and on the inside:
Probably the best taco I have had in as long as I can remember, probably even tastier than they looked on TV. The home made chorizo had an enjoyable spicy bite that never threatened to become overpowering. The meat was juicy and oh-so greasy, in the good way. Every bite of the fresh and light side of Pico de Gallo was needed to balance the grease.
All three of us largely agreed it was the best Mexican meal we had eaten in some time. Not exactly light years beyond competitors, but considerably ahead of them I would say.
So the big question, would I wait for 45 minutes for dinner at Red Iguana? For me personally, no, but I should expand on that. The food was great, there is no doubt about that, but not so out of this world impressive that I would turn up and queue for a long period. I also can’t comment on what wait times are like mid-week, hopefully someone will clue me in? (Wen’s note – I have been craving Red Iguana like crazy since we went, and would definitely endure the wait again in a heartbeat. There are plenty of benches out front to make the wait more comfortable, and I’m dying to try the fish tacos.)
That said, I can’t think of any restaurant where I would wait for nearly an hour to be seated. If Red Iguana implemented a reservation system, I’m sure I would be there often. I also think we will be grabbing the odd take-out order as well in the future. Wendi has already mentioned on more than one occasion, her hankering for another bite of their delicious chorizo filled tacos.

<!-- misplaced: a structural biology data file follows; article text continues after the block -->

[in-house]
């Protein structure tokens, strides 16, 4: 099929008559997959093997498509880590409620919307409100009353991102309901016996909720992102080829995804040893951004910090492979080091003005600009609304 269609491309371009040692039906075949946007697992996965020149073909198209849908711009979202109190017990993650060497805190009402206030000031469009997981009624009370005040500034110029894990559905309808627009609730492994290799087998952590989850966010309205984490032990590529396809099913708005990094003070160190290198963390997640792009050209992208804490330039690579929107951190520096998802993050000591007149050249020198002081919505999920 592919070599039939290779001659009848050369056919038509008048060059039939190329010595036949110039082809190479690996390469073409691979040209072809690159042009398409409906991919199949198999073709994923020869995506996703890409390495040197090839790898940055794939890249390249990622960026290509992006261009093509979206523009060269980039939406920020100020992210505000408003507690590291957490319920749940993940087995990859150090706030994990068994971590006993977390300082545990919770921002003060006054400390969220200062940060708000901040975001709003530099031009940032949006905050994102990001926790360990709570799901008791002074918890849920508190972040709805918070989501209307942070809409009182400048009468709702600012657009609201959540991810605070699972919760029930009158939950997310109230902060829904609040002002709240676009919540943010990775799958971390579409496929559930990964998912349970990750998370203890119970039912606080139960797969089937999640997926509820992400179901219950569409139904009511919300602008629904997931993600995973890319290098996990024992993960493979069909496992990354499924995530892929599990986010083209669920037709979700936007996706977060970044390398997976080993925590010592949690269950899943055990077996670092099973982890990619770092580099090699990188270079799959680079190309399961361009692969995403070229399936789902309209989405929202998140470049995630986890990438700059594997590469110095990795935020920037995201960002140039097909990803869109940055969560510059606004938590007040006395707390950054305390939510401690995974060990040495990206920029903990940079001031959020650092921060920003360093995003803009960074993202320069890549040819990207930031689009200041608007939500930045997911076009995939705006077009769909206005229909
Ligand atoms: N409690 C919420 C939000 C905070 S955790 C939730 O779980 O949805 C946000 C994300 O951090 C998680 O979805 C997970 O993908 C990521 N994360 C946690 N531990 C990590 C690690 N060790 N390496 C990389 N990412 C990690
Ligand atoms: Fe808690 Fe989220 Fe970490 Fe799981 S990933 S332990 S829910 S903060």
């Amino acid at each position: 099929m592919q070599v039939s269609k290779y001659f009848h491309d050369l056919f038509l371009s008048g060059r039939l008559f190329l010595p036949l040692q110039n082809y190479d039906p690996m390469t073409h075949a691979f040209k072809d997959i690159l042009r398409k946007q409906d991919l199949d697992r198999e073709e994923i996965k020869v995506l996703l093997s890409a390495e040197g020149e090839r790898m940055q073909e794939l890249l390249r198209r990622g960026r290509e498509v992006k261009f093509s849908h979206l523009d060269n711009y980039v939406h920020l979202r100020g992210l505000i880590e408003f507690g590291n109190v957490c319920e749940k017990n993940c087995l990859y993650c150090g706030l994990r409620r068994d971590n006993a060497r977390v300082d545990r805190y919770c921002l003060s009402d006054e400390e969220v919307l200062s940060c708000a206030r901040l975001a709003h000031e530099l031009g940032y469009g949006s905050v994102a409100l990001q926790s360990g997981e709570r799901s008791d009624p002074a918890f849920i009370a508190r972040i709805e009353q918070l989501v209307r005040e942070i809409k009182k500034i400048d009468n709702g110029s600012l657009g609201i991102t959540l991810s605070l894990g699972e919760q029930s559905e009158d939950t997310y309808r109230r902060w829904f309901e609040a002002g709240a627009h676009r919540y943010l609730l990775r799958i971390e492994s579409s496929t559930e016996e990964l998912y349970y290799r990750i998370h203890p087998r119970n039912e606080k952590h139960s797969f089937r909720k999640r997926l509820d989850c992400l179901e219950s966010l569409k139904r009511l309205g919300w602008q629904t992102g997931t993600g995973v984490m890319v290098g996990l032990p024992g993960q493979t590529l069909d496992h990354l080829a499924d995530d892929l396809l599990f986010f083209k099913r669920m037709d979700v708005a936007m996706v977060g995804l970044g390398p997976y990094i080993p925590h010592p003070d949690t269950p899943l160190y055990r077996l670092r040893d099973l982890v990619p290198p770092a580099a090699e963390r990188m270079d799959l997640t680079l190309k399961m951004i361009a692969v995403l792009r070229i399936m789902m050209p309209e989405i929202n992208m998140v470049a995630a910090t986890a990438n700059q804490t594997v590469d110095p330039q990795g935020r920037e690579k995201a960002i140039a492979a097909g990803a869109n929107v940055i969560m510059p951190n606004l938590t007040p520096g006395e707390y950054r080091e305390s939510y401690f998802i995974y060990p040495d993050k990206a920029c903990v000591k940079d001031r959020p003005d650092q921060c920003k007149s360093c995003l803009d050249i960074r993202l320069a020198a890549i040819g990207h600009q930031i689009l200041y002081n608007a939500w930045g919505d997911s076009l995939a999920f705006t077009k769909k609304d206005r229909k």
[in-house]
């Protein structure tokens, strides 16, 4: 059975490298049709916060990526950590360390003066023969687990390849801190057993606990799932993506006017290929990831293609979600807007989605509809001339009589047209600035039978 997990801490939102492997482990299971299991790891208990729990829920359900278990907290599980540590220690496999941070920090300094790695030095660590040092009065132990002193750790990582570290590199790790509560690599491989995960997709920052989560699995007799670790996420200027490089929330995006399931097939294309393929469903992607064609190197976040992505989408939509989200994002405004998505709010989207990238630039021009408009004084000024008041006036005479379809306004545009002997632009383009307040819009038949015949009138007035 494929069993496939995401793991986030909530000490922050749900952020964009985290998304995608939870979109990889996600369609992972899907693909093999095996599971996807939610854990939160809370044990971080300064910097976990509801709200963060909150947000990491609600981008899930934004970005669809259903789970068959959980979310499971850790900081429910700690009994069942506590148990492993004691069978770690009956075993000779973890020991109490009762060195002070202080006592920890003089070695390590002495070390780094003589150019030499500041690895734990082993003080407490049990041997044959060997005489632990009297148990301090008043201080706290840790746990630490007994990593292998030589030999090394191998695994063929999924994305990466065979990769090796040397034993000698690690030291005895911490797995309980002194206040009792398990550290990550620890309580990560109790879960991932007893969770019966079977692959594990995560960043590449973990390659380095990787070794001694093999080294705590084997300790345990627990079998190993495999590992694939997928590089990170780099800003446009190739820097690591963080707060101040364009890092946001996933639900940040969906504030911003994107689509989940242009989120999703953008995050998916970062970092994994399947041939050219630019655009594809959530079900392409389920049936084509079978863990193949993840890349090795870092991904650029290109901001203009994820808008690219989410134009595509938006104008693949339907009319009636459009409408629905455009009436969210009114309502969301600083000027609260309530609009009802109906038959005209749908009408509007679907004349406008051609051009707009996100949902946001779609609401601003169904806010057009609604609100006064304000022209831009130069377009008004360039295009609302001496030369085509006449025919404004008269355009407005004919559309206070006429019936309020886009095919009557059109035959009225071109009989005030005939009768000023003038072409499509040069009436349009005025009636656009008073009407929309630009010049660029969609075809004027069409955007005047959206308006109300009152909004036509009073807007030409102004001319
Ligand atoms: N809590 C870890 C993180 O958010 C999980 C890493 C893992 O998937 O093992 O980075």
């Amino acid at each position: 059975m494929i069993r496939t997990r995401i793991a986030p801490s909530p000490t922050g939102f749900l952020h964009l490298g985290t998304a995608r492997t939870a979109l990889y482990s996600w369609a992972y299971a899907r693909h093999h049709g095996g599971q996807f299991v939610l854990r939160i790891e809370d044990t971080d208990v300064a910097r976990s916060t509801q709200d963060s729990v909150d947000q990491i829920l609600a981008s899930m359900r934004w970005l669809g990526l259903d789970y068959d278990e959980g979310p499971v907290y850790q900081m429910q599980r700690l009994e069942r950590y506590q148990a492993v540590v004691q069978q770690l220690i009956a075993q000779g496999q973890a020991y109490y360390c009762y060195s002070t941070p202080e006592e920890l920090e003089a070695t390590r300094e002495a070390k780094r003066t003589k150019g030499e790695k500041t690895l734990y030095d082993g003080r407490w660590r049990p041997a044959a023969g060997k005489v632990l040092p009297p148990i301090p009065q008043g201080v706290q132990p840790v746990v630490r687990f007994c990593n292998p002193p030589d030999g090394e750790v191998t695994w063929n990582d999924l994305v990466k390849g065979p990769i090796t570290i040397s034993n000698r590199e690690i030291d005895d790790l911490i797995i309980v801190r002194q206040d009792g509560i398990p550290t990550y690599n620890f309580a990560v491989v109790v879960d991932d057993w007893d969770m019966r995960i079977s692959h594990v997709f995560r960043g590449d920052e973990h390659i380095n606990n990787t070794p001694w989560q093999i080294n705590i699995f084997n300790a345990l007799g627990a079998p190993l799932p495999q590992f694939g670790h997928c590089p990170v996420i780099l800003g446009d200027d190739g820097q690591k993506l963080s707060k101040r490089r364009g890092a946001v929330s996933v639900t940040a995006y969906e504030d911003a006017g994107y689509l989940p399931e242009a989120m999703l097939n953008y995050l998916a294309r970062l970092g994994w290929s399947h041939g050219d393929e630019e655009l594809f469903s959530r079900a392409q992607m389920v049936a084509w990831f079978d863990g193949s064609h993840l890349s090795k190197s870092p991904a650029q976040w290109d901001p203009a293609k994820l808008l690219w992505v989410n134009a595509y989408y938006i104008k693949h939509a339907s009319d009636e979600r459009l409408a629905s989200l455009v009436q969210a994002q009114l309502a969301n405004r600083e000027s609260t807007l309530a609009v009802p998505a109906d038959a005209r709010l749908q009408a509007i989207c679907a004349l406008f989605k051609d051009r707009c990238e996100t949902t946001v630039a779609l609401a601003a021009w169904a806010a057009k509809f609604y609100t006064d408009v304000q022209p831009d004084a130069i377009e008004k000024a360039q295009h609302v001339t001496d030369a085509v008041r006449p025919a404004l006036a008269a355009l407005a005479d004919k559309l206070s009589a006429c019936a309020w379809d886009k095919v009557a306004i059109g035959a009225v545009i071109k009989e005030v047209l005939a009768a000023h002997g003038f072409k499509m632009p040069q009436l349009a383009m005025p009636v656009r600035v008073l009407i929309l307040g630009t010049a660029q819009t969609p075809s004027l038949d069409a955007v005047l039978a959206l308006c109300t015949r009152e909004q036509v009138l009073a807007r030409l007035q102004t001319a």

Now here’s a thought for the owners, constant queues out of the door? Maybe it’s time to open a new location. May I suggest Sugarhouse?
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Hi, I’m Stuart, nice to meet you! I’m the founder, writer and wrangler at Gastronomic SLC and The Utah Review; I’m also a former restaurant critic of more than five years, working for the Salt Lake Tribune. I’ve worked extensively with other local publications from Utah Stories through to Salt Lake Magazine and Visit Salt Lake.
I’m a multiple-award winning journalist and have covered the Utah dining scene for more than a decade. I’m largely fueled by Uinta Cutthroat, alliteration and the use of too many big words I don’t understand. I ate all the pies.